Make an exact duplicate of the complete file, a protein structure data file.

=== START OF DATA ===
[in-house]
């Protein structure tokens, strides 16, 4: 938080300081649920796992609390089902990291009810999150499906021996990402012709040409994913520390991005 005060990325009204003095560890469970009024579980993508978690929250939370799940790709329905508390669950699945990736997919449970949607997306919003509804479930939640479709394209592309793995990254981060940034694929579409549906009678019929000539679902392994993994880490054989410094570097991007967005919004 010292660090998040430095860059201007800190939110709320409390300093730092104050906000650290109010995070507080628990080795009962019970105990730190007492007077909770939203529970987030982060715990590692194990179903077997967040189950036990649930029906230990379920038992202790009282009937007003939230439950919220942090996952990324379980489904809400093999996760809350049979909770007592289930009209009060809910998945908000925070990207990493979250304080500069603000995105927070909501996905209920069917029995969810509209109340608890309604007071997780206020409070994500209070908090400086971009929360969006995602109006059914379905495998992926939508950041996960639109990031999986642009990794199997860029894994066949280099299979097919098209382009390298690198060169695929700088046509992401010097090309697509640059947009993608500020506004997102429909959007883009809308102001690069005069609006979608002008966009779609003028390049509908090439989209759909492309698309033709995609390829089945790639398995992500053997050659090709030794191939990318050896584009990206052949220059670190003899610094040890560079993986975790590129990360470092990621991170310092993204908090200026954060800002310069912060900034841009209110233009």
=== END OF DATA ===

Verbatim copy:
[in-house]
């Protein structure tokens, strides 16, 4: 938080300081649920796992609390089902990291009810999150499906021996990402012709040409994913520390991005 005060990325009204003095560890469970009024579980993508978690929250939370799940790709329905508390669950699945990736997919449970949607997306919003509804479930939640479709394209592309793995990254981060940034694929579409549906009678019929000539679902392994993994880490054989410094570097991007967005919004 010292660090998040430095860059201007800190939110709320409390300093730092104050906000650290109010995070507080628990080795009962019970105990730190007492007077909770939203529970987030982060715990590692194990179903077997967040189950036990649930029906230990379920038992202790009282009937007003939230439950919220942090996952990324379980489904809400093999996760809350049979909770007592289930009209009060809910998945908000925070990207990493979250304080500069603000995105927070909501996905209920069917029995969810509209109340608890309604007071997780206020409070994500209070908090400086971009929360969006995602109006059914379905495998992926939508950041996960639109990031999986642009990794199997860029894994066949280099299979097919098209382009390298690198060169695929700088046509992401010097090309697509640059947009993608500020506004997102429909959007883009809308102001690069005069609006979608002008966009779609003028390049509908090439989209759909492309698309033709995609390829089945790639398995992500053997050659090709030794191939990318050896584009990206052949220059670190003899610094040890560079993986975790590129990360470092990621991170310092993204908090200026954060800002310069912060900034841009209110233009």